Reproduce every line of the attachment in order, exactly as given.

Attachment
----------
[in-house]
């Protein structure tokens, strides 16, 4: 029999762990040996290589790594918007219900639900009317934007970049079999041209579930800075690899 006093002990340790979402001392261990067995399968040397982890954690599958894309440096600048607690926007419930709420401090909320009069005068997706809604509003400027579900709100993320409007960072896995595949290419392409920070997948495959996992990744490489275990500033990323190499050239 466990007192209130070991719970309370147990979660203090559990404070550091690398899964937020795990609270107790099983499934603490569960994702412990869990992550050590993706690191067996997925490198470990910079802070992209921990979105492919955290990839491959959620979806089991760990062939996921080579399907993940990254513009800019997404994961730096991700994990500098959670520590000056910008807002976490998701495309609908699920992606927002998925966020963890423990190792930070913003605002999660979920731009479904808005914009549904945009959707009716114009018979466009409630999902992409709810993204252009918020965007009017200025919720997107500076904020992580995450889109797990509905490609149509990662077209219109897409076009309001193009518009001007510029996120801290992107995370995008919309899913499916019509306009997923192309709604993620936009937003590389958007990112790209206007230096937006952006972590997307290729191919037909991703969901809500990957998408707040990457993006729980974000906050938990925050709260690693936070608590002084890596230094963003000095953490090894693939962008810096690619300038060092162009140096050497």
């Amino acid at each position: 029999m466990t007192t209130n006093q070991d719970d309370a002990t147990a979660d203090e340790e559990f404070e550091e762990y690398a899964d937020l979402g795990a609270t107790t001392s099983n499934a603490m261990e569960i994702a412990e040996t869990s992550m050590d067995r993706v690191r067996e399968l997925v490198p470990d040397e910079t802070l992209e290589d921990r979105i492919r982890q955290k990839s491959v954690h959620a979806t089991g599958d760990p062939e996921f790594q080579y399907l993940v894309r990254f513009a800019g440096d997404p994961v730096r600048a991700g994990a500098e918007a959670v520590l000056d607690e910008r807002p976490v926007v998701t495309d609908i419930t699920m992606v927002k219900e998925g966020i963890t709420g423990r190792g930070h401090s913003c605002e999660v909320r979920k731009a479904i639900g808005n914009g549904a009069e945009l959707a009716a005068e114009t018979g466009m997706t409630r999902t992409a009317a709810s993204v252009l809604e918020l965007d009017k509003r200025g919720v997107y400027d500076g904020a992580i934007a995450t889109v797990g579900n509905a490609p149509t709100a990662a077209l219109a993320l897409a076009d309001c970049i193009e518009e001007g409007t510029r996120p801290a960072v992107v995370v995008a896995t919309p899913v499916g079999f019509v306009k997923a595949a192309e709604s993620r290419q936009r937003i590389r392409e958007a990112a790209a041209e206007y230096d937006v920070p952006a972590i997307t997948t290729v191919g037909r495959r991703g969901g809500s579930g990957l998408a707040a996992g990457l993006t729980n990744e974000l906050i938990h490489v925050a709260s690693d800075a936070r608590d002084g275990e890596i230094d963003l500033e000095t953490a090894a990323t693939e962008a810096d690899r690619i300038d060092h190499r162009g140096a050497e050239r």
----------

[in-house]
């Protein structure tokens, strides 16, 4: 029999762990040996290589790594918007219900639900009317934007970049079999041209579930800075690899 006093002990340790979402001392261990067995399968040397982890954690599958894309440096600048607690926007419930709420401090909320009069005068997706809604509003400027579900709100993320409007960072896995595949290419392409920070997948495959996992990744490489275990500033990323190499050239 466990007192209130070991719970309370147990979660203090559990404070550091690398899964937020795990609270107790099983499934603490569960994702412990869990992550050590993706690191067996997925490198470990910079802070992209921990979105492919955290990839491959959620979806089991760990062939996921080579399907993940990254513009800019997404994961730096991700994990500098959670520590000056910008807002976490998701495309609908699920992606927002998925966020963890423990190792930070913003605002999660979920731009479904808005914009549904945009959707009716114009018979466009409630999902992409709810993204252009918020965007009017200025919720997107500076904020992580995450889109797990509905490609149509990662077209219109897409076009309001193009518009001007510029996120801290992107995370995008919309899913499916019509306009997923192309709604993620936009937003590389958007990112790209206007230096937006952006972590997307290729191919037909991703969901809500990957998408707040990457993006729980974000906050938990925050709260690693936070608590002084890596230094963003000095953490090894693939962008810096690619300038060092162009140096050497």
């Amino acid at each position: 029999m466990t007192t209130n006093q070991d719970d309370a002990t147990a979660d203090e340790e559990f404070e550091e762990y690398a899964d937020l979402g795990a609270t107790t001392s099983n499934a603490m261990e569960i994702a412990e040996t869990s992550m050590d067995r993706v690191r067996e399968l997925v490198p470990d040397e910079t802070l992209e290589d921990r979105i492919r982890q955290k990839s491959v954690h959620a979806t089991g599958d760990p062939e996921f790594q080579y399907l993940v894309r990254f513009a800019g440096d997404p994961v730096r600048a991700g994990a500098e918007a959670v520590l000056d607690e910008r807002p976490v926007v998701t495309d609908i419930t699920m992606v927002k219900e998925g966020i963890t709420g423990r190792g930070h401090s913003c605002e999660v909320r979920k731009a479904i639900g808005n914009g549904a009069e945009l959707a009716a005068e114009t018979g466009m997706t409630r999902t992409a009317a709810s993204v252009l809604e918020l965007d009017k509003r200025g919720v997107y400027d500076g904020a992580i934007a995450t889109v797990g579900n509905a490609p149509t709100a990662a077209l219109a993320l897409a076009d309001c970049i193009e518009e001007g409007t510029r996120p801290a960072v992107v995370v995008a896995t919309p899913v499916g079999f019509v306009k997923a595949a192309e709604s993620r290419q936009r937003i590389r392409e958007a990112a790209a041209e206007y230096d937006v920070p952006a972590i997307t997948t290729v191919g037909r495959r991703g969901g809500s579930g990957l998408a707040a996992g990457l993006t729980n990744e974000l906050i938990h490489v925050a709260s690693d800075a936070r608590d002084g275990e890596i230094d963003l500033e000095t953490a090894a990323t693939e962008a810096d690899r690619i300038d060092h190499r162009g140096a050497e050239r």